Natural resources are the basis for life on earth. However, rapidly growing consumption is pushing many environmental indicators to overshoot planetary boundaries. Humans today extract and use around 50 percent more natural resources than they did only 30 years ago – around 60 billion tonnes a year. Given current growth trends, extraction of natural resources is expected to increase to 100 billion tonnes by 2030. At the current rate of use, the world's natural resources base is in danger of over-exploitation and collapse.
As the global population increases, and more people lead resource-intensive lifestyles, we are making ever-higher demands on the planet. This creates competition between different regions of the world, resulting in high resource prices which impact the poor, and competition between different uses of resources – for example whether land is dedicated to food or fuels.
Europe is a net importer of resources, dependent on resources from outside its boundaries, often from other poorer, lower-consuming countries. The current world trade system supports substantial inequalities in the distribution of natural resources, raising important questions relating to global justice. This has led to growing inequalities across the world and alarming levels of resource use by a small minority of the global population.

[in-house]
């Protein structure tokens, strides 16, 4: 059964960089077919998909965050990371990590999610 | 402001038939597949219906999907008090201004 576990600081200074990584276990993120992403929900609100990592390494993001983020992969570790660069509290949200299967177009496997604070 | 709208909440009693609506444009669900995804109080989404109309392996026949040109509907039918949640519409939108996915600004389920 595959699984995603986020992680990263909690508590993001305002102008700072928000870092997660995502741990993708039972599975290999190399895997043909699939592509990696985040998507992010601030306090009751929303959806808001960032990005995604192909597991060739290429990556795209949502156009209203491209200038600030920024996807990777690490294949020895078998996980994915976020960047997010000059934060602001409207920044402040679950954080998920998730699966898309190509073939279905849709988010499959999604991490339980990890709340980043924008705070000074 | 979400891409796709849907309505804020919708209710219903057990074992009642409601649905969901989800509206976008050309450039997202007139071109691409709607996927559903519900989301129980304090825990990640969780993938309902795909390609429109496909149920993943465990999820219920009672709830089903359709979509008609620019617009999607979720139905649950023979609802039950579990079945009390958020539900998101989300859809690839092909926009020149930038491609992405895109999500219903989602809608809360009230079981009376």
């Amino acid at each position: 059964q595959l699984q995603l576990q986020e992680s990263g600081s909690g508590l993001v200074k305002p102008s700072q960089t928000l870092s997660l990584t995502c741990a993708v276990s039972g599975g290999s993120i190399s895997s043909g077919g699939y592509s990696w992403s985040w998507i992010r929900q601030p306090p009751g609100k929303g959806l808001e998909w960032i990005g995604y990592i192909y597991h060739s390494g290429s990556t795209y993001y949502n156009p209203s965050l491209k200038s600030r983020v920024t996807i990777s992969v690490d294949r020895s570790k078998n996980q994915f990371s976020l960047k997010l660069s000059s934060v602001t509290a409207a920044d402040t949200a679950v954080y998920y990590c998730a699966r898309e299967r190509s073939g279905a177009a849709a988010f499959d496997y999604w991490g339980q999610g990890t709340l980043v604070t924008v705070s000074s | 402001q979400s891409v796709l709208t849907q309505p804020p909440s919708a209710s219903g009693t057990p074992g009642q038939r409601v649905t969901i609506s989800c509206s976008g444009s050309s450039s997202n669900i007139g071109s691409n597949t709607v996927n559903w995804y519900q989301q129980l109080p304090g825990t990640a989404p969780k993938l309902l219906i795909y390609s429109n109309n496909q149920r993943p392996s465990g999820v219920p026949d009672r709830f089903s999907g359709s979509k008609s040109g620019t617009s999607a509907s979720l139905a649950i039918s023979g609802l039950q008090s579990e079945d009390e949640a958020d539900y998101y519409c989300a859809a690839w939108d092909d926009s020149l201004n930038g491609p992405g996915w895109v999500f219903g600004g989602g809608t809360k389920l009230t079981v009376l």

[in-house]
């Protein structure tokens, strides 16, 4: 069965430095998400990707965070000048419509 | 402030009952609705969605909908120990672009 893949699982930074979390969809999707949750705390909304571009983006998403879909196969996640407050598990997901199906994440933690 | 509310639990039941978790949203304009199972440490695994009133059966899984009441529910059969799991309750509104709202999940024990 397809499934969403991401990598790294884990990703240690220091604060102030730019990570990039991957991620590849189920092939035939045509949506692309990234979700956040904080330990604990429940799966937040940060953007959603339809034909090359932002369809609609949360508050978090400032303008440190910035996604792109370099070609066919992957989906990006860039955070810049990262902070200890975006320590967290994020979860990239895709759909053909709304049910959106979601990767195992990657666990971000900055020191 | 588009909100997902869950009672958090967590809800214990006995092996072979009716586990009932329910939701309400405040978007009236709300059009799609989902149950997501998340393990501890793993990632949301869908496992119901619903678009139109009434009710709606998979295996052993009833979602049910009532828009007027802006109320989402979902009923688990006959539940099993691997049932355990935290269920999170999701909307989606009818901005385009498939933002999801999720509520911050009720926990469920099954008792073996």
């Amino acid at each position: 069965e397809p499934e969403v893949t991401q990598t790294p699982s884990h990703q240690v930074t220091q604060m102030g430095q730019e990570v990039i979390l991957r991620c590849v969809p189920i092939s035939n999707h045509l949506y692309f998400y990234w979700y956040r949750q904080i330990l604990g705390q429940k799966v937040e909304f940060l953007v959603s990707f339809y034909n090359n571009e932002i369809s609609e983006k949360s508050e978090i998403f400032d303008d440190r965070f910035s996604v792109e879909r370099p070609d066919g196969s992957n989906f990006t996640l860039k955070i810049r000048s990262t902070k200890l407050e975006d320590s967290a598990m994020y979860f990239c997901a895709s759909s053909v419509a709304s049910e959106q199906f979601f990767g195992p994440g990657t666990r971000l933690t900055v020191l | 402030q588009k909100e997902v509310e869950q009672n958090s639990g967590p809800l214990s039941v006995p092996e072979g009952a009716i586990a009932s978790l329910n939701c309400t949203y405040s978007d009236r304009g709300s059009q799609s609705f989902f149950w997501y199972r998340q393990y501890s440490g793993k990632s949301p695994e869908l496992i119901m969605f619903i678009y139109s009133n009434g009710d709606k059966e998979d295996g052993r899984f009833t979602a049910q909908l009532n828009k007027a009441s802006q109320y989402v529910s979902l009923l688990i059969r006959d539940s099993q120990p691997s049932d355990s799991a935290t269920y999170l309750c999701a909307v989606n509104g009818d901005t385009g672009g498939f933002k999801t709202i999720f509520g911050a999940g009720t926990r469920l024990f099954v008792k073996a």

Europe has made significant progress in improving its resource efficiency – the amount of goods that can be produced for a given resource input – but this has not resulted in reduced consumption of natural resources. Due to the 'rebound effect', an increase in eco-efficiency does not inevitably lead to a decrease in the use of natural resources and energy in absolute terms. In fact, increases in efficiency have been outweighed by rises in consumption.
Existing EU environmental policy mainly focuses on the environmental impacts related to resource use, rather than addressing the overall levels of resource use. But Europe needs to reduce in absolute terms the amount of resources it consumes.
Sufficiency policy complements the eco-efficiency approach that so far has been the main focus of the sustainable development debate.
The term 'sufficiency' refers to a strategy of introducing hard limitations to unsustainable trends—in particular to overconsumption—plus an emphasis on distributional justice in order for everyone to have access to enough resources to meet their needs.
A sufficiency approach is not meant to disparage the value of eco-efficiency, but rather it tries to harness its true potential: once sufficiency is accepted as a necessary pre-requisite for sustainability, eco-efficiency is then correctly seen as a tool for affluence maximisation. In other words, while sufficiency includes setting an 'ecological ceiling' for the amount of natural resources used by the economy, eco-efficiency aims at generating a maximum of goods and services from that capped amount of resources.